Consumer stock a buy for gains and income

High Liner Foods earned less last year. But this largely reflected the lower loonie and one less week than the year before. This consumer goods stock is expected to earn more this year and next. It remains a buy for long-term share price gains plus high and rising dividends.

We regularly review Lunenburg, Nova Scotia-based High Liner Foods (TSX─HLF). Since we published our November 6 issue, its shares have risen by 16.7 per cent. This value-added frozen seafood company is expected to earn more this year and next. It remains a buy for long-term share price gains plus high and rising dividends.

In the 52 weeks to January 2, High Liner earned adjusted net income of $35.6 million, or $1.14 a share (all numbers in U.S. dollars unless otherwise noted). This was down by 8.1 per cent from an adjusted $38.8 million, or $1.24 a share, the year before.

The foreign exchange impact chopped High Liner’s reported sales by $72.3 million. The year before, the foreign exchange impact reduced its sales by a more modest $31.9 million. Also, the company benefited from an extra reporting week in 2014.

High Liner’s earnings per share declined less than total earnings. That’s because its share buybacks trimmed the weighted diluted average number of shares to 31,265,000. The repurchases more than offset shares issued under stock option plans.

Plant closure will cut operating costs

President and chief executive officer Keith Decker said, “As expected, we only started to realize the benefit of raw material cost savings towards the end of the fourth quarter of 2015 and therefore, previous raw material cost increases, along with the weaker Canadian dollar, continued to have a negative impact on year-over-year financial performance.”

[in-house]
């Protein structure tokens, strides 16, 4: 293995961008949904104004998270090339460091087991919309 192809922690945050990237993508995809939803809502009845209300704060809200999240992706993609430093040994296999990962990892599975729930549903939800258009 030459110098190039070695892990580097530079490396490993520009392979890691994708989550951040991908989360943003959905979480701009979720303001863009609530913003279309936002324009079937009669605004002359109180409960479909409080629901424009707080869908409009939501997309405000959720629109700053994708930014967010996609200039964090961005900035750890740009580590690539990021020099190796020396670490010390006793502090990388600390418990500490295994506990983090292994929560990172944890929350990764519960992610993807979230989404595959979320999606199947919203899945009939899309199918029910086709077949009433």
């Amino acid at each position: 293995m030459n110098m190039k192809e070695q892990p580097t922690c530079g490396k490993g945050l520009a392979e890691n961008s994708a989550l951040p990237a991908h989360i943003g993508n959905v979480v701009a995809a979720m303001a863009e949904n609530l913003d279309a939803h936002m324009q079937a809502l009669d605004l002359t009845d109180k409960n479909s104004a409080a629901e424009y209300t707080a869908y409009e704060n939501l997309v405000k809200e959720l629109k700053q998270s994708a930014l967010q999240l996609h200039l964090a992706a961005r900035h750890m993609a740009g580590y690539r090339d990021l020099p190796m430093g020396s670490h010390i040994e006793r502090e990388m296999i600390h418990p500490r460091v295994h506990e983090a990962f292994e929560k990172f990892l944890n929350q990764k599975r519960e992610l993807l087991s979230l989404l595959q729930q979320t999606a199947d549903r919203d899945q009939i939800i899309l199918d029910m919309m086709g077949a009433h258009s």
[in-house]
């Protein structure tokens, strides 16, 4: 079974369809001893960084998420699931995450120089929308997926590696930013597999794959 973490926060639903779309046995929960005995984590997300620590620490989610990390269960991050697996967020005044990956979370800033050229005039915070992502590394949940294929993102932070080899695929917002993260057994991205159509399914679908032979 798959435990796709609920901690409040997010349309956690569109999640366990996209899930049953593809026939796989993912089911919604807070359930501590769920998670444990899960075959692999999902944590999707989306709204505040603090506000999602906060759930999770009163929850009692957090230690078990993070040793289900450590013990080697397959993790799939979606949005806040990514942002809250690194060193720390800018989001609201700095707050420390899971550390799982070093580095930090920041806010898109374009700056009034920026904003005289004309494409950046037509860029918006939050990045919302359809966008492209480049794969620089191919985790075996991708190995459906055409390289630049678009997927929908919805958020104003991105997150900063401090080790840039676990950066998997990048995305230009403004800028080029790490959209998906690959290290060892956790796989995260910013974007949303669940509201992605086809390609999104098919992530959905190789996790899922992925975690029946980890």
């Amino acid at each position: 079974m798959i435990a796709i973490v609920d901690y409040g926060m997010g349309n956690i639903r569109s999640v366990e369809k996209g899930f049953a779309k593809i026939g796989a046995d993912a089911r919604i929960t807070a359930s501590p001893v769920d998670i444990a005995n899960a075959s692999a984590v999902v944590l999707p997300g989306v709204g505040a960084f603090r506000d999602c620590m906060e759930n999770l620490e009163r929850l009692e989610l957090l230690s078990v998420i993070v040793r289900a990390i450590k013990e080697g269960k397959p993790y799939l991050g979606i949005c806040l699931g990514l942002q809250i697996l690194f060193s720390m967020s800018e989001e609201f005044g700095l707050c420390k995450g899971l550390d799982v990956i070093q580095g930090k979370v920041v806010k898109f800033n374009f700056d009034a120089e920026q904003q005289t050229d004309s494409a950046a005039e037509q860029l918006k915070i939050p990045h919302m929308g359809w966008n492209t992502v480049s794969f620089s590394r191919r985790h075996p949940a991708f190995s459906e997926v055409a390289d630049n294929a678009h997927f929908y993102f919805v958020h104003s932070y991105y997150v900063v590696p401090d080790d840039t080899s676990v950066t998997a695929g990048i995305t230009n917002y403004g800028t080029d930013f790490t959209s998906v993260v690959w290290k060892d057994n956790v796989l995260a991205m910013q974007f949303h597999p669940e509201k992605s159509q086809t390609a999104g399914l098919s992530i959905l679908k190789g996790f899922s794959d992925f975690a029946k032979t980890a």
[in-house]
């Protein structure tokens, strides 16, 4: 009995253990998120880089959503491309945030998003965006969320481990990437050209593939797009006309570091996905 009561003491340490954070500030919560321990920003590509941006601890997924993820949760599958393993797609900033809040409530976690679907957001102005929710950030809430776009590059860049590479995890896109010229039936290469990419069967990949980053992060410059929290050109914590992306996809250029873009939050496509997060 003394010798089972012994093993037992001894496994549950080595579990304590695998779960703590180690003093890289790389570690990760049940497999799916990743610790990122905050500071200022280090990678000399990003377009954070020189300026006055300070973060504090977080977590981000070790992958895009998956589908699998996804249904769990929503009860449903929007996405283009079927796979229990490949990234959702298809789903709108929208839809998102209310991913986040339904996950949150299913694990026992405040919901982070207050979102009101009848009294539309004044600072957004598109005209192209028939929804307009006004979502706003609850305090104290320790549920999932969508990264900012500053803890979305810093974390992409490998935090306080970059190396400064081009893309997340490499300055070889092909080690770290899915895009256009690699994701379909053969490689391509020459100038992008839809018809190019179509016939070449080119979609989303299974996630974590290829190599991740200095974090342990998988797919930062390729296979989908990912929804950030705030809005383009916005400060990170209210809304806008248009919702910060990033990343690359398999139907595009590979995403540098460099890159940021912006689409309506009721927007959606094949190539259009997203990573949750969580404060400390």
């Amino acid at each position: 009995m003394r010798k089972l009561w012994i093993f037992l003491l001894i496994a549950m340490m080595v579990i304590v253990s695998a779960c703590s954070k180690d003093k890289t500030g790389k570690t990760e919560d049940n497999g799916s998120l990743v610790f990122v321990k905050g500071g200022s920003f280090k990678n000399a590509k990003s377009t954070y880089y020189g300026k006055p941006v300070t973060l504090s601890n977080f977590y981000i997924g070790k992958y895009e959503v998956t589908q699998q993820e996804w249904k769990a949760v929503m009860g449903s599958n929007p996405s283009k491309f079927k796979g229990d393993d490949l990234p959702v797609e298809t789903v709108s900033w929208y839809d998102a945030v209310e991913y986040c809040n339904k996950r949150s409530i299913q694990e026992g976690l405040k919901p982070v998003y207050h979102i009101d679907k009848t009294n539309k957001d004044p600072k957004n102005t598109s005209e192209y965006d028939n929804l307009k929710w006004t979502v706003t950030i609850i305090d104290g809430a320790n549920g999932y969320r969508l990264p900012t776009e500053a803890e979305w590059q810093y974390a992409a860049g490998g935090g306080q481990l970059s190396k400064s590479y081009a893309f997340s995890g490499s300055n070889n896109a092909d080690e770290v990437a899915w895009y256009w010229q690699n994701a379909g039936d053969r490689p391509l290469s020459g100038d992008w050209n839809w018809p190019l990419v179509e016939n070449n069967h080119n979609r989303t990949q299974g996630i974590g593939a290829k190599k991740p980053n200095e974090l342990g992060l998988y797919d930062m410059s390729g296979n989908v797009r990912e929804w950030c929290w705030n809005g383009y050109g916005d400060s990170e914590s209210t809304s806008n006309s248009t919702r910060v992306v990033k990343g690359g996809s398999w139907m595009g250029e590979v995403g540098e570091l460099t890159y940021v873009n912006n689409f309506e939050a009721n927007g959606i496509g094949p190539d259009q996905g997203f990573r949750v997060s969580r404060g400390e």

Mr. Decker is optimistic about High Liner’s outlook. He said: “We are pleased that the fourth quarter’s results reflect operational improvements, including increased benefit from supply chain optimization activities.” High Liner is closing its New Bedford manufacturing facility to deal with overcapacity. Shifting that plant’s production to three other facilities will cut its operating costs by $7 million. The company is taking one-time charges.

Mr. Decker concluded that: “In 2016, our primary focus will continue to be on increasing sales volume and managing costs to improve earnings.” This is expected to raise High Liner’s earnings.

In 2016, High Liner is expected to earn $1.70 a share. That would represent earnings per share growth of 11.8 per cent from earnings of $1.52 a share last year, after excluding some items. This works out to C$2.22 a share. Based on this estimate, High Liner trades at an appealingly-low forward price-to-earnings, or P/E, ratio of only 6.9 times, which makes it a bit of a bargain stock.

Next year, as the full benefits take hold, High Liner’s earnings are expected to climb by another 13.5 per cent, to $1.93 a share. That’s C$2.52 a share. Based on this estimate, the shares trade at an even better forward P/E ratio of 6.1 times.

High Liner is what’s known as a ‘dividend aristocrat’. That’s because it has raised its dividend for well over five years in a row. The 2016 dividend rate of 48 Canadian cents a share yields an attractive 3.1 per cent. With the company’s earnings on the upswing, we expect it to continue to raise its dividend every year.

High Liner Foods remains a buy for long-term share price gains as well as attractive and growing dividends.

 

The Investment Reporter, MPL Communications Inc.
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